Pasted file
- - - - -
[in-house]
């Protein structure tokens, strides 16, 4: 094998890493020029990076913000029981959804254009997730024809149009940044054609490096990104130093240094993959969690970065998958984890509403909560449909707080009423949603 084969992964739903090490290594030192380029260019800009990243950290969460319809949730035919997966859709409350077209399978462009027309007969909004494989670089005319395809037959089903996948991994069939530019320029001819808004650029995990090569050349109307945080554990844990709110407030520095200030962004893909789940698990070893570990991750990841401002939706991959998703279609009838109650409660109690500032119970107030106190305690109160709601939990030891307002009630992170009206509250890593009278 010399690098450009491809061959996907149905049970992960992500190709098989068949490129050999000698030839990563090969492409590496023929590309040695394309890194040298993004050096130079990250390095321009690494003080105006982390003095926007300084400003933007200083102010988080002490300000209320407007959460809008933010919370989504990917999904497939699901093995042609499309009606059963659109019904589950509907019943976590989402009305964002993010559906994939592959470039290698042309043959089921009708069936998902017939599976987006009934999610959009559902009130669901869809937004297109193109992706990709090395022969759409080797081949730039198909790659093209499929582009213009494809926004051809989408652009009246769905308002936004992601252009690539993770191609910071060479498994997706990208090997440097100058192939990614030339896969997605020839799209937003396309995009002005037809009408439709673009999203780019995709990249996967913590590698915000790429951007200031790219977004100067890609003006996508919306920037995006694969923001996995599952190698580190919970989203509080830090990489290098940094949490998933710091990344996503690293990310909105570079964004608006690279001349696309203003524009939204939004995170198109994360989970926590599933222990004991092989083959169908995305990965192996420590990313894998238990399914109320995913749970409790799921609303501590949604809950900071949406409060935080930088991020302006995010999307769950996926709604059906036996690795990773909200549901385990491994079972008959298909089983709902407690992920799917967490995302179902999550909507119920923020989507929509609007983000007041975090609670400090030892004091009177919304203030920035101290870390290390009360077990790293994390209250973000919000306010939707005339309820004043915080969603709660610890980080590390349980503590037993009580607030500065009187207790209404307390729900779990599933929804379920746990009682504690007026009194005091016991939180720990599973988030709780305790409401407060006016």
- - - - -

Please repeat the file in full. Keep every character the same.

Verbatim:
[in-house]
């Protein structure tokens, strides 16, 4: 094998890493020029990076913000029981959804254009997730024809149009940044054609490096990104130093240094993959969690970065998958984890509403909560449909707080009423949603 084969992964739903090490290594030192380029260019800009990243950290969460319809949730035919997966859709409350077209399978462009027309007969909004494989670089005319395809037959089903996948991994069939530019320029001819808004650029995990090569050349109307945080554990844990709110407030520095200030962004893909789940698990070893570990991750990841401002939706991959998703279609009838109650409660109690500032119970107030106190305690109160709601939990030891307002009630992170009206509250890593009278 010399690098450009491809061959996907149905049970992960992500190709098989068949490129050999000698030839990563090969492409590496023929590309040695394309890194040298993004050096130079990250390095321009690494003080105006982390003095926007300084400003933007200083102010988080002490300000209320407007959460809008933010919370989504990917999904497939699901093995042609499309009606059963659109019904589950509907019943976590989402009305964002993010559906994939592959470039290698042309043959089921009708069936998902017939599976987006009934999610959009559902009130669901869809937004297109193109992706990709090395022969759409080797081949730039198909790659093209499929582009213009494809926004051809989408652009009246769905308002936004992601252009690539993770191609910071060479498994997706990208090997440097100058192939990614030339896969997605020839799209937003396309995009002005037809009408439709673009999203780019995709990249996967913590590698915000790429951007200031790219977004100067890609003006996508919306920037995006694969923001996995599952190698580190919970989203509080830090990489290098940094949490998933710091990344996503690293990310909105570079964004608006690279001349696309203003524009939204939004995170198109994360989970926590599933222990004991092989083959169908995305990965192996420590990313894998238990399914109320995913749970409790799921609303501590949604809950900071949406409060935080930088991020302006995010999307769950996926709604059906036996690795990773909200549901385990491994079972008959298909089983709902407690992920799917967490995302179902999550909507119920923020989507929509609007983000007041975090609670400090030892004091009177919304203030920035101290870390290390009360077990790293994390209250973000919000306010939707005339309820004043915080969603709660610890980080590390349980503590037993009580607030500065009187207790209404307390729900779990599933929804379920746990009682504690007026009194005091016991939180720990599973988030709780305790409401407060006016």